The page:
There would eventually come a time when my mother, my step-father, my father, and I would all spend holidays together, but by 1988 this time had not yet arrived. Christmas was spent at my mom’s – the tree was there, the presents were there, and the cats were there, and mom knew how to make the house warm and bright. I don’t actually know where my dad went those years on Christmas, but I saw him some days before and some days after.
That year, the weekend before Christmas, I came to stay at my dad’s place. Apartment #4 was just as it had been the previous weekend. The window on the far wall was hung with light-refracting crystals, making beauty of the light bouncing off the garbage heap outside. His guitar was leaning against the wall, chilling out with the amplifier. My Jessica Rabbit figurine was on a small table next to some penny wrappers... but what’s this? Down on the floor, in front of two plastic crates of LPs, and next to the speaker supporting the turn-dial TV, was a Christmas tree, no higher than my knees. Next to the Christmas tree was a wrapped box. My dad was sitting on the edge of the bed smiling.
The next few Christmases would bring a bike, many Barbies, tapes and CDs, cats tangled in string-lights, and eventually, eventually togetherness. But in 1988, I sat on the floor of my dad’s studio apartment, and with the ancient, traditional Canada Dry ginger ale, and some fortune cookies left over from Pink Panda take-out, with a choir murmuring low on the TV screen, I was witness to a miracle. In those years, he hadn’t two spare dimes to rub together, but somehow my dad did it. I’ll never know. In the frigid, 60-degree California winter, under a window frosted with city soot, under the fathomless warmth of my father’s eyes, I unwrapped Racecar 49.
"…and we’ve got ginger ale and fortune cookies, and we’ve got songs to sing, with the choir music on the wire-hanger turn-dial TV..."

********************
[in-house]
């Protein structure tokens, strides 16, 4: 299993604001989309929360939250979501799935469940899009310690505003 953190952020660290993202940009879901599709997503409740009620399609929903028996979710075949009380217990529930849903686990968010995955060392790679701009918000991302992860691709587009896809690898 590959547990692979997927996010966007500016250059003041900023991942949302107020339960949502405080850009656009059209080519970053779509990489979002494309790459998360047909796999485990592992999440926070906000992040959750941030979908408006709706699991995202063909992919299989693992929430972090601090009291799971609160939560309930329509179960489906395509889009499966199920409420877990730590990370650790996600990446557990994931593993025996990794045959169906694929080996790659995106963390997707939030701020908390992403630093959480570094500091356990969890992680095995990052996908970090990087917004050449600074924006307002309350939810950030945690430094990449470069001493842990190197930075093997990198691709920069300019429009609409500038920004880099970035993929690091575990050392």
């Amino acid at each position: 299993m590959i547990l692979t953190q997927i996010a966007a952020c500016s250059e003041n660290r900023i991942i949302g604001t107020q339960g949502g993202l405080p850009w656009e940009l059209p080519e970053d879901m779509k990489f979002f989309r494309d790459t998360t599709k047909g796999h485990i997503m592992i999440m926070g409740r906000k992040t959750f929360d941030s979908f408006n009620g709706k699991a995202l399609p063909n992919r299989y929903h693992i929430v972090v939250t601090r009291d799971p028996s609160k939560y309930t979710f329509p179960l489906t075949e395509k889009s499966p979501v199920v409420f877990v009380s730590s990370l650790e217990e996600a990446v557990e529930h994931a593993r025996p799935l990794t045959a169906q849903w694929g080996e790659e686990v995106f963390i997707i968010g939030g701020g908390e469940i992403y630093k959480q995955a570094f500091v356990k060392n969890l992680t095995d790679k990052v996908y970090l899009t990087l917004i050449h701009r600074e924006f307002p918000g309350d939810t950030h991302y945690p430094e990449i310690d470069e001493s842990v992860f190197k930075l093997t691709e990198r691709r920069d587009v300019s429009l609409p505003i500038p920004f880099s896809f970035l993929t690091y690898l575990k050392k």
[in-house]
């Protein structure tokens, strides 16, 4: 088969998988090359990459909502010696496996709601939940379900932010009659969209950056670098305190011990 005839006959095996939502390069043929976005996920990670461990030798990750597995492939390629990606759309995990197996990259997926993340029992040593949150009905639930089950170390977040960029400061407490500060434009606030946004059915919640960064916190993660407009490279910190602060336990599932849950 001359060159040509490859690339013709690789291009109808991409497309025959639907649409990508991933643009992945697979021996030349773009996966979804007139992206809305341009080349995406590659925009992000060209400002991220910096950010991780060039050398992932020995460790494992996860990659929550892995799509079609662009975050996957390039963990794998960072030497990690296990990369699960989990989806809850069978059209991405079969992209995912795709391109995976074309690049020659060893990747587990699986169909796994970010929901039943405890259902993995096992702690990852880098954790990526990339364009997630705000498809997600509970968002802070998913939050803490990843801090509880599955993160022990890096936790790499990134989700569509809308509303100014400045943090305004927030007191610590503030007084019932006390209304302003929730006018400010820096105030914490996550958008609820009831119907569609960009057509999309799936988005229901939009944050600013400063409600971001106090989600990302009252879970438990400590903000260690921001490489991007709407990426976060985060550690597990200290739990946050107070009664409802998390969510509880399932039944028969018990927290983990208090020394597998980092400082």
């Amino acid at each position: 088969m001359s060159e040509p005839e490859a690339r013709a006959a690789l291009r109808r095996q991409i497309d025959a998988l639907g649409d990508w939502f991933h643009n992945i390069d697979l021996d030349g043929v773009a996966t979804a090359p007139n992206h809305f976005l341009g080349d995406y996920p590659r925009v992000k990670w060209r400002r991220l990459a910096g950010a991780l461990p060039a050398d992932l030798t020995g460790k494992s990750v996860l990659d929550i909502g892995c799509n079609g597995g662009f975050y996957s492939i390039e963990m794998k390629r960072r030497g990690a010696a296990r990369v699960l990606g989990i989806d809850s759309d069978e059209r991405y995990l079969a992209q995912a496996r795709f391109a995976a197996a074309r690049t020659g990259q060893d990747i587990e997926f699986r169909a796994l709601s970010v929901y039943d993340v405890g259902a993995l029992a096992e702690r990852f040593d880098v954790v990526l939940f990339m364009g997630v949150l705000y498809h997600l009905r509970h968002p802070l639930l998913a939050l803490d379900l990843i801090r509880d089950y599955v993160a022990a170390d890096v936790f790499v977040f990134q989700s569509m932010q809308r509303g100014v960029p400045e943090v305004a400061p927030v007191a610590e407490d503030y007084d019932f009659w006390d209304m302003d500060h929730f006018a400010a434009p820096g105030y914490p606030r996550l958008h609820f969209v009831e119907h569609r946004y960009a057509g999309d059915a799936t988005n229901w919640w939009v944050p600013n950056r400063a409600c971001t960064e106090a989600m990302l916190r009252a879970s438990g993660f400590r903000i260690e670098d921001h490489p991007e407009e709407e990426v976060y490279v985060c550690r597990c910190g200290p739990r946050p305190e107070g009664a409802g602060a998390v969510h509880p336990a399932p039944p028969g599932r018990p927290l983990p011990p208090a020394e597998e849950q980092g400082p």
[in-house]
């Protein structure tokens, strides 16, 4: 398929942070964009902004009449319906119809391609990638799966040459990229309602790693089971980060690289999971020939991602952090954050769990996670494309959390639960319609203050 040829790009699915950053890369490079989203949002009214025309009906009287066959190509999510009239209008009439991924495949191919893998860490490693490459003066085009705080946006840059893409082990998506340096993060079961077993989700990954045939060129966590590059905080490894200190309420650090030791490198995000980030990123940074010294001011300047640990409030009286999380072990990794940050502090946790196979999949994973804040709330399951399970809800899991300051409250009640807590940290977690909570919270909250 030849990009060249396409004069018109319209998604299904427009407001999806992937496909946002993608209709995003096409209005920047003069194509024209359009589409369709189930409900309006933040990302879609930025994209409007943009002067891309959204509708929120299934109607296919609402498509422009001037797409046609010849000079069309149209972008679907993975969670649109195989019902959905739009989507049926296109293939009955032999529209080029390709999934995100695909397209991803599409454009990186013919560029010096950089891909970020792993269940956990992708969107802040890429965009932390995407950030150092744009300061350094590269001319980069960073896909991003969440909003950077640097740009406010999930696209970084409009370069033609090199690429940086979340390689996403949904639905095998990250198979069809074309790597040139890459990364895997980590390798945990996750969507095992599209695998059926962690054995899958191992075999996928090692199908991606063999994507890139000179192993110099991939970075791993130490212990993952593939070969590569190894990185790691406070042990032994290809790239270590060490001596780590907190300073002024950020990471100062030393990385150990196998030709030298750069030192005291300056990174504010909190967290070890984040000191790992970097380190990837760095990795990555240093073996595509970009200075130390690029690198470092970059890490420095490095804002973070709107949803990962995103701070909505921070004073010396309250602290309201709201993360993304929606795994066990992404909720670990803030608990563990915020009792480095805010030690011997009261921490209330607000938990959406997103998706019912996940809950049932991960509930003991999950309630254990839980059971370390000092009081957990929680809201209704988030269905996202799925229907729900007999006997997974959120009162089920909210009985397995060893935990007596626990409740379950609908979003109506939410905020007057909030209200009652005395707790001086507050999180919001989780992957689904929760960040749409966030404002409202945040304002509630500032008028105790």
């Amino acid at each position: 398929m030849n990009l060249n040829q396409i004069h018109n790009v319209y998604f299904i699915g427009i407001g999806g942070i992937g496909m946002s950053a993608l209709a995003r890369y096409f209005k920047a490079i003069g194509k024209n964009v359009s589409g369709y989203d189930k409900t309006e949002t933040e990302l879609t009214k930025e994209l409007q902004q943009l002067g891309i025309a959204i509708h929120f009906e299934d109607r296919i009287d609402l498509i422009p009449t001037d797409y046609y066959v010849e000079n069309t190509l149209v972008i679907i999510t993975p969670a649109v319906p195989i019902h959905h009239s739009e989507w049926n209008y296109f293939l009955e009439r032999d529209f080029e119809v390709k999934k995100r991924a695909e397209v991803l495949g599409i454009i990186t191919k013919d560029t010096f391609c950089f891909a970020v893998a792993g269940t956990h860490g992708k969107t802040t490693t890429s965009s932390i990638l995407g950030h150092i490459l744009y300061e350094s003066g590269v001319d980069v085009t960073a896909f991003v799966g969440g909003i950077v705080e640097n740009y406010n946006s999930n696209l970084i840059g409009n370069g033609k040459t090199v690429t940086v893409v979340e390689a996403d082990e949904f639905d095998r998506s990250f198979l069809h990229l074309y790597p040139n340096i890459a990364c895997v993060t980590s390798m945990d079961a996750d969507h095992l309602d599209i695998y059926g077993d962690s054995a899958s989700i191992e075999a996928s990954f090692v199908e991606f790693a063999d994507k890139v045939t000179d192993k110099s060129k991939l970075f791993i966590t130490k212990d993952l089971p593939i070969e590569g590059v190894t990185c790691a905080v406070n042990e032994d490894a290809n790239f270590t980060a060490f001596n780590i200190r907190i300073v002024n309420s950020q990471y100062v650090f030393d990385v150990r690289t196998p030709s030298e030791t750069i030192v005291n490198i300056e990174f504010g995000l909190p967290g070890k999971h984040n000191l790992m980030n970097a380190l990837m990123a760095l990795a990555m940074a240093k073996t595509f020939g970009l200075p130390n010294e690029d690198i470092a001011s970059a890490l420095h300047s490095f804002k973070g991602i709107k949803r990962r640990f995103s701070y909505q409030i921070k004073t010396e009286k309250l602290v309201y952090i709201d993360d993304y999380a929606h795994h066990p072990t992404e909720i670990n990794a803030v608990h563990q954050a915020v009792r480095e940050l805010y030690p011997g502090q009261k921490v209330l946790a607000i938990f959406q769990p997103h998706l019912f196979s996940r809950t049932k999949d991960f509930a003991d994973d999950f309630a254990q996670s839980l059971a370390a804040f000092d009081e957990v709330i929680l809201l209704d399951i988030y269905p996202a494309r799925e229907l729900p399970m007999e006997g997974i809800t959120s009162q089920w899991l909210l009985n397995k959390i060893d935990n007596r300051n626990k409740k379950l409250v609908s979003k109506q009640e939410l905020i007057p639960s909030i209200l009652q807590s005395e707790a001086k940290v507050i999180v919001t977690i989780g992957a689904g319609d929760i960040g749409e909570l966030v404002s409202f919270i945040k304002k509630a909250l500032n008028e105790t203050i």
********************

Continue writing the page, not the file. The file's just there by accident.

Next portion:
So here we are now...
...at the end of 2010, and this blog entry, this new music, exemplifies what I want this journey to be.
North of Sunset West of Vine is the DNA for a creative process in two parts - a double helix of words and music - my deepest memories and my day-to-day experiences reflecting backwards and forwards onto each other, to pave a creative path.
My new album, "December Songs," - as much as I've joked about it being a "last-minute-oh-my-God-did-we really-pull-this-off?" project - was really a long time coming.
Among these songs, Racecar 49 particularly embodies the vibration, the narrative that will extend into my next full album.
Thanks so much for reading, your support and your comments give me momentum! I am so excited to continue this journey with more stories and more music in 2011!
So now, without further ado........
Click here to get December Songs on iTunes!
(and read below to see who all played this music!)
December Songs – CREDITS!
who played on this album??
Since most folks will download this album digitally, and never see the physical item, I wanted to post the player and production credits for the awesome people who made this album happen.
“December Songs” Produced by Raya Yarbrough and Bear McCreary Co-produced by Jonathan Ortega Recorded and Mixed by Laurence SchwarzAdditional Engineering by Tom Brissette Mastered by Ira Ingber Cover Art by Raya Yarbrough
All arrangements by Raya Yarbrough, except "Have Yourself a Merry Little Christmas" by Michael Beach and "Sally's Song" by Bear McCreary
Performed by: Vocals: Raya Yarbrough Acoustic and Electric Outer-Space Guitars: Steve Bartek Electric Guitar on "Midnight Sun:" Takeshi Akimoto Strings:Paul Cartwright (violin), Robbie Anderson (violin),Tom“Dirrty Brahms”Lea (viola), Jacob Szekely (cello), Dan Seeff (double bass) Piano / Accordion: Bear McCrearyCeleste: Jonathan Ortega
Have Yourself a Merry Little Christmas Music/Lyrics: Ralph Blane, Hugh Martin
Racecar 49 Music/Lyrics: Raya Yarbrough
Midnight Sun Music/Lyrics: Sonny Burke, Lionel Hampton, Johnny Mercer
I’ve Got my Love to Keep me Warm Music/Lyrics: Irving Berlin
River Music/Lyrics: Joni Mitchell
Sally’s Song Music/Lyrics: Danny Elfman
Special Thanks to: Steve Kaplan, David Matics and Kevin Porter